Ed Yeung, Vice President, Insurance Products

Having worked in the creditor insurance world for over a decade, people often ask me, “Isn’t that creditor stuff a rip off?” While at first glance, it might seem that way, there are indeed advantages to this type of offering, which make it a viable segment in the insurance market. The most common complaints I hear are:

1. It’s too expensive;

2. Level premium should mean level benefit, not decreasing benefit;

3. It’s not flexible, since the benefit only goes to the creditor;

4. The post claim underwriting means that I am not guaranteed a benefit payout if I make a claim.

Let’s take a look at each of these complaints, and see if perhaps they can be explained away. But before examining in more detail, let’s first define the nature of creditor insurance, and give a brief of history to its evolution.

Creditor Insurance – A Brief Outline

Traditionally, creditor insurance came about as a means for lenders, in particular banks, to add extra security to their loans, whether they be mortgage loans, vehicle loans or just general consumer loans.
The banks were looking for ways to guard against sudden default on a loan, due to events such as death or disability of the borrower. They also wanted a simplified issue process, that didn’t involve an insurance agent or require special licensing. Enter, Group Creditor Life and Health Insurance.
There were three key features that made creditor insurance attractive to lenders:

1. Creditor Insurance is group insurance, where the lender is the group policyholder and group sponsor. Hence lenders do not require a licensed agent to offer the insurance. They are deemed to be enrolling members in a group plan.

2. The insurance proceeds can only be paid to the lender to reduce or extinguish the loan. This allows lenders to have direct security on their loans. There is no need to get in line as a creditor to the estate, and no need to wait for the foreclosure or sale of the collateral property.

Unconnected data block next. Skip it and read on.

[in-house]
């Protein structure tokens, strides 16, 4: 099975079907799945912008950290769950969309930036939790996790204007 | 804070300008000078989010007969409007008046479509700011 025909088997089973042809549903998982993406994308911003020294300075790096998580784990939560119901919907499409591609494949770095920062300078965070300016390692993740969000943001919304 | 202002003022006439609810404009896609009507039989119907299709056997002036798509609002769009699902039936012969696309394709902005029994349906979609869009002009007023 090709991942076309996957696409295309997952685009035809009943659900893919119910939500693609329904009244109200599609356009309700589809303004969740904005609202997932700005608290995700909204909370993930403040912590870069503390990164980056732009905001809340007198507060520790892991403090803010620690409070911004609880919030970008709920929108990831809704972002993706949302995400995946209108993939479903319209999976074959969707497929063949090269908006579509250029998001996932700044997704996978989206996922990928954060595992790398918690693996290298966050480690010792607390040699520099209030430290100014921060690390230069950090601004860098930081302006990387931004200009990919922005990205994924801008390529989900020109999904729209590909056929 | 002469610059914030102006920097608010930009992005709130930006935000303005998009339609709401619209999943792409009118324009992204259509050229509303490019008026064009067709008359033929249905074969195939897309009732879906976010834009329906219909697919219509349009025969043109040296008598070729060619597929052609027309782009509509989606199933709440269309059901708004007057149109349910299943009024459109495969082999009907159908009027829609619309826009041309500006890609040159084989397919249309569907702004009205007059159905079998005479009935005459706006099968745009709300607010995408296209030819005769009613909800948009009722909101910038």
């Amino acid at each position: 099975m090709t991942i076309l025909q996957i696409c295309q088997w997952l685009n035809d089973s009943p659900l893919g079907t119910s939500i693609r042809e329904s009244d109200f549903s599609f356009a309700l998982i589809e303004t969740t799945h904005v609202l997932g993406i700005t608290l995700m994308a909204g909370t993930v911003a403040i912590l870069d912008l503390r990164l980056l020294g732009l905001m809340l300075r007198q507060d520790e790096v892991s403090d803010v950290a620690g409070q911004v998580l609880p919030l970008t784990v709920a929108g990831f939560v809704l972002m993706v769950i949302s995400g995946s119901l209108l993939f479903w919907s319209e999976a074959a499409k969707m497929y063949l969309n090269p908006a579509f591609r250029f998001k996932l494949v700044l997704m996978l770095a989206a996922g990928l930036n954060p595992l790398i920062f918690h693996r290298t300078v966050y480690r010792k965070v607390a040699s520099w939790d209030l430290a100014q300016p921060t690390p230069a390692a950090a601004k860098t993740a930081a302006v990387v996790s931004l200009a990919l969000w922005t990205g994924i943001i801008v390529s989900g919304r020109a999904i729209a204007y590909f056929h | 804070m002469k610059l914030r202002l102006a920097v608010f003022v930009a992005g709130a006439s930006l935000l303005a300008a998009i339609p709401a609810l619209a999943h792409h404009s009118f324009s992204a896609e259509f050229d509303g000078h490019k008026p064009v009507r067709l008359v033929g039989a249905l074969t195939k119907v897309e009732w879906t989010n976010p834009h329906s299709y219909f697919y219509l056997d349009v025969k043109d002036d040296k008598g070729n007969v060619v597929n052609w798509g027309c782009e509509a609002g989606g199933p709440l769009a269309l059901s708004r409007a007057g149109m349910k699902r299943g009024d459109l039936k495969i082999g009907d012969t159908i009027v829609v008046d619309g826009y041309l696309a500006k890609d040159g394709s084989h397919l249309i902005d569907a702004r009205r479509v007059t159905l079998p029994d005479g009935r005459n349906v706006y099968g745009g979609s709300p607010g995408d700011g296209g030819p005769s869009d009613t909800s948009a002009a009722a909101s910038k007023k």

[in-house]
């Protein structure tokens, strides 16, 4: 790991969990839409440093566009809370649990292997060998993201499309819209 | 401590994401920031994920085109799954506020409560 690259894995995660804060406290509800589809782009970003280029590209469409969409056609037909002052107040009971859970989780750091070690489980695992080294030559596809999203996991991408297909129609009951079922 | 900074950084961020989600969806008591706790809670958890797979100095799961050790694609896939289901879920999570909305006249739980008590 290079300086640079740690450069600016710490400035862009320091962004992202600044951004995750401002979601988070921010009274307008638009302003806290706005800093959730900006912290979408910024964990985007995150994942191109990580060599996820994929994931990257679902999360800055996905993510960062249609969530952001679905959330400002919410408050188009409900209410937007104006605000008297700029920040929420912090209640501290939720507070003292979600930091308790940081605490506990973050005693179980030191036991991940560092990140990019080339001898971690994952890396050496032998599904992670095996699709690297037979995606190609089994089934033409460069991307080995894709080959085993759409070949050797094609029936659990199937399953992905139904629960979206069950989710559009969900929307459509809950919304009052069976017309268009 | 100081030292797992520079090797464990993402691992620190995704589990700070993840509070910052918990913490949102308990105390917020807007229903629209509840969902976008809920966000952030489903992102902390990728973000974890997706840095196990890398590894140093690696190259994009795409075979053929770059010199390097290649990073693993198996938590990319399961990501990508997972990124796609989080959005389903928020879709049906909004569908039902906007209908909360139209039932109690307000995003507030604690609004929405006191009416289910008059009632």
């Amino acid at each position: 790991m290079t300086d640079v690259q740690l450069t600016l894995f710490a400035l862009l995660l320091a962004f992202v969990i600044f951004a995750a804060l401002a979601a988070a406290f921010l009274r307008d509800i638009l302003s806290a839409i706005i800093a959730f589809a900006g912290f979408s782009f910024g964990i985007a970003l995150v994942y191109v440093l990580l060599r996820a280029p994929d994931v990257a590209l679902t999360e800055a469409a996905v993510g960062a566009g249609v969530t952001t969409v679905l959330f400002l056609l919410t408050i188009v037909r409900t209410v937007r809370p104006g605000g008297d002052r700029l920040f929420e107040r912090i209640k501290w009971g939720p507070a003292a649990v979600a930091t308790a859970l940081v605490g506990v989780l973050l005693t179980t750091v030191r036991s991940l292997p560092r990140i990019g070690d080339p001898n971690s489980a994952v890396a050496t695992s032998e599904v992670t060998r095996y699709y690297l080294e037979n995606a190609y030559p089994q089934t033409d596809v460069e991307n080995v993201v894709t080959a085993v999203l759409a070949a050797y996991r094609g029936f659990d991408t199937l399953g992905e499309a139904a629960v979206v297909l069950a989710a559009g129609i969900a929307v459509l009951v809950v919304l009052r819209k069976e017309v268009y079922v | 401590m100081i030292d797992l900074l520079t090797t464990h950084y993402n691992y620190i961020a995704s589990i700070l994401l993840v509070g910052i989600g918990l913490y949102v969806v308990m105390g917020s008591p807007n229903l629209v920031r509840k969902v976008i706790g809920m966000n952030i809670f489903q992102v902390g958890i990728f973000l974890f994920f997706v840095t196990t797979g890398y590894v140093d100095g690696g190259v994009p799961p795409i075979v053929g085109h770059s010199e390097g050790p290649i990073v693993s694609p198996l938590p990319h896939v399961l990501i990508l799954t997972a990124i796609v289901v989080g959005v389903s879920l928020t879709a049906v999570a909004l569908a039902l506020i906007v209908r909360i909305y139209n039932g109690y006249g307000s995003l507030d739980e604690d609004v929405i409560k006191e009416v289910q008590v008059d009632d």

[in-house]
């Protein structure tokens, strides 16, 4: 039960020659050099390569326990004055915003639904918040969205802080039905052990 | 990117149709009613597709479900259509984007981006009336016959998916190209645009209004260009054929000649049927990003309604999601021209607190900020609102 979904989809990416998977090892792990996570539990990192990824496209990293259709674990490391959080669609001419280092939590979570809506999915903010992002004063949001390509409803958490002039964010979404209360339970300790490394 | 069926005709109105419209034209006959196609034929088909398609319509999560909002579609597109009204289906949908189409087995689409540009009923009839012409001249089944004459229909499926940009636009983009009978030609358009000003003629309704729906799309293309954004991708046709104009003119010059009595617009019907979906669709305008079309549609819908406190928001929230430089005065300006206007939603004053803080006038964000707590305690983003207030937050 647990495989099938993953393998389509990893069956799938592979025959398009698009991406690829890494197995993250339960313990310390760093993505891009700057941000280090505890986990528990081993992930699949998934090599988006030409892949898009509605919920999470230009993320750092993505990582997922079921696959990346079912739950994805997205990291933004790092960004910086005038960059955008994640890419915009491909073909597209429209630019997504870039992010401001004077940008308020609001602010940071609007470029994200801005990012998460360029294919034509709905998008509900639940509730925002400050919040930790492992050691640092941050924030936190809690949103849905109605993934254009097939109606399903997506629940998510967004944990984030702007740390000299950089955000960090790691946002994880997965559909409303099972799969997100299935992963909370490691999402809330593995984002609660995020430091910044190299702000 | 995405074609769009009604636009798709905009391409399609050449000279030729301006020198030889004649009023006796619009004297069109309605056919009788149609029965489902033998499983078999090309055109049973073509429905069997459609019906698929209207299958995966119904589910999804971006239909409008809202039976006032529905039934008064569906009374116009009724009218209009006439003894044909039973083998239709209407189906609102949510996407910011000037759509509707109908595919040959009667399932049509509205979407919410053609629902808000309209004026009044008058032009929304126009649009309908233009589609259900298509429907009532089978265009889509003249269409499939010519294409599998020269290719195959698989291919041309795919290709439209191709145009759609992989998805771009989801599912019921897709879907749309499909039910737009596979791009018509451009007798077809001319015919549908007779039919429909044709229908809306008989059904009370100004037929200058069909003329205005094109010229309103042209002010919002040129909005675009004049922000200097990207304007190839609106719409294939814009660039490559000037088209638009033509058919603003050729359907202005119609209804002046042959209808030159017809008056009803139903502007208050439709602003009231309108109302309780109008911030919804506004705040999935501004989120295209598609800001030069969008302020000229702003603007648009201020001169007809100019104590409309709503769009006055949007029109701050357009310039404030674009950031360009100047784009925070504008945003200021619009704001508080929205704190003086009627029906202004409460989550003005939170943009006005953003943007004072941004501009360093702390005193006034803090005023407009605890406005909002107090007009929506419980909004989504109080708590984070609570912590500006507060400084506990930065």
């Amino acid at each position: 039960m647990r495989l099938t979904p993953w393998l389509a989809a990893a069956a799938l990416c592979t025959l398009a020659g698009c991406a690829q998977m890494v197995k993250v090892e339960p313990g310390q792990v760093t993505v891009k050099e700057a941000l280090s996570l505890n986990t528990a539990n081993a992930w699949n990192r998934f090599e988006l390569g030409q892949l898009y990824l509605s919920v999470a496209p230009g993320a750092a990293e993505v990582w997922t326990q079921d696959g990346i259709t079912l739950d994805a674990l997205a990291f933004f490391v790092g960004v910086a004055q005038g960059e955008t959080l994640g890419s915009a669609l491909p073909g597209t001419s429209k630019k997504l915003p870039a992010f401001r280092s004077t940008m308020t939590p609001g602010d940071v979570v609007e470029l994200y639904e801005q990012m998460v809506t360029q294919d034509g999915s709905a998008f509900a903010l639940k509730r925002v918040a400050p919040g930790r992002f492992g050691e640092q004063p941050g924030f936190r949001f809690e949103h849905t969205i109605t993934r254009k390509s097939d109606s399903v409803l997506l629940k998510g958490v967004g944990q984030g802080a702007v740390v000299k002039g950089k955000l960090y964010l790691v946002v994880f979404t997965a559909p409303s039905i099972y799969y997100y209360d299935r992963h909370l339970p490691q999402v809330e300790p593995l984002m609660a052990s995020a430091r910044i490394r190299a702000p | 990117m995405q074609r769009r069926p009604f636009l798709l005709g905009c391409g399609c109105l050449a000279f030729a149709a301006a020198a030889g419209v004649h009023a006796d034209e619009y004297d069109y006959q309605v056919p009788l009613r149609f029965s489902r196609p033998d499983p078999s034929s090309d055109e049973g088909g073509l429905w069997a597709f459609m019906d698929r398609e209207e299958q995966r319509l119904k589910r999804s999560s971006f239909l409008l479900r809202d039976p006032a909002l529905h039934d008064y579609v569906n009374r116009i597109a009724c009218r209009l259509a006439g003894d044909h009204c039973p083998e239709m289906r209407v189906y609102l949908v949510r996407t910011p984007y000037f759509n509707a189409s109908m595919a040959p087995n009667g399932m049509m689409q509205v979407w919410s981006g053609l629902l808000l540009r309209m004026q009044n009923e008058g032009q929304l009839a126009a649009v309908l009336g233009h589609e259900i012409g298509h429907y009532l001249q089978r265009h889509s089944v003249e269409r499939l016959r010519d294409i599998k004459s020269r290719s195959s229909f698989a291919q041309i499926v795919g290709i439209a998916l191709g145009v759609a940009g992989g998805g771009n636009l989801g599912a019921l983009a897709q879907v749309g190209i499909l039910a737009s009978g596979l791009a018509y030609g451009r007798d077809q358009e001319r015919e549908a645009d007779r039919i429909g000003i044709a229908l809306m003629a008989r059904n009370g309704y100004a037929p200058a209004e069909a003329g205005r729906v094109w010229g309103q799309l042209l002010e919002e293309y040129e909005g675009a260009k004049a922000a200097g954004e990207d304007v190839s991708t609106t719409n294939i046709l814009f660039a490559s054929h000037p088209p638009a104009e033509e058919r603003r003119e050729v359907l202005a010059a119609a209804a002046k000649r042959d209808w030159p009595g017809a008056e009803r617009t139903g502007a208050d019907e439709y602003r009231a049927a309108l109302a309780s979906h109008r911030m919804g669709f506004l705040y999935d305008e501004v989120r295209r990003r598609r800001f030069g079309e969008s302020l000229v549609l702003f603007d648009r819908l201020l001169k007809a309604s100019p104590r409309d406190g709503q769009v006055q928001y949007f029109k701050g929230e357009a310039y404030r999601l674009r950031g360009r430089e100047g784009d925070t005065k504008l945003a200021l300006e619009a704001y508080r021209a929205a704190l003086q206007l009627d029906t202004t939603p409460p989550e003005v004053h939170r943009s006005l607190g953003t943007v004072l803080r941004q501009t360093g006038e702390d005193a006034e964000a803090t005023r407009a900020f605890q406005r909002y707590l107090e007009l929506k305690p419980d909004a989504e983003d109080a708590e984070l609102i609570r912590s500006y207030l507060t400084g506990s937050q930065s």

3. Creditor Insurance is usually simplified issue, or even guaranteed issue, which lends itself to a very easy enrolment process.

Myth #1 – Too Expensive

A common myth is that creditor insurance is “too” expensive. But what is “too” expensive? Is milk too expensive at the corner store, versus the supermarket? Yes, but do some people still buy it there? Yes, why? Because it’s convenient.

How about a more sizable purchase like a home? Some people might argue that renting is “too” expensive relative to buying. Then why don’t we all buy? Well, for some people, it’s the discomfort of a huge mortgage. For others, it’s the lack of good credit. For others, it’s just more convenient to rent (e.g. not responsible for maintenance).

Now, let’s look at the purchase of insurance. Indeed, creditor insurance can be more expensive than preferred term, or even standard term, under most circumstances. But what does it take to get that better rate? A lot of shopping around? Back and forth sessions with the insurance agent, the nurse and the doctors? An extended time period of uncertainty?

All of the above weigh on the consumer’s decision, and many consumers attach a high “cost” to those activities. There is a cost for convenience, and creditor insurance is often the most convenient product for someone just looking to cover only a specific debt.

Also, for coverage on small loans, such as car loans, one typically can’t get access to insurance on such a small amount, especially with regard to disability insurance.

Myth #2 – Level Premium should mean Level Benefit

I often hear people say, “My creditor insurance benefit is decreasing, but my premium stays the same. That’s just wrong!” What they do not understand is that the premium they are being charged, already takes into account that the benefit is decreasing. If the benefit had been level, then the premiums would have been almost double.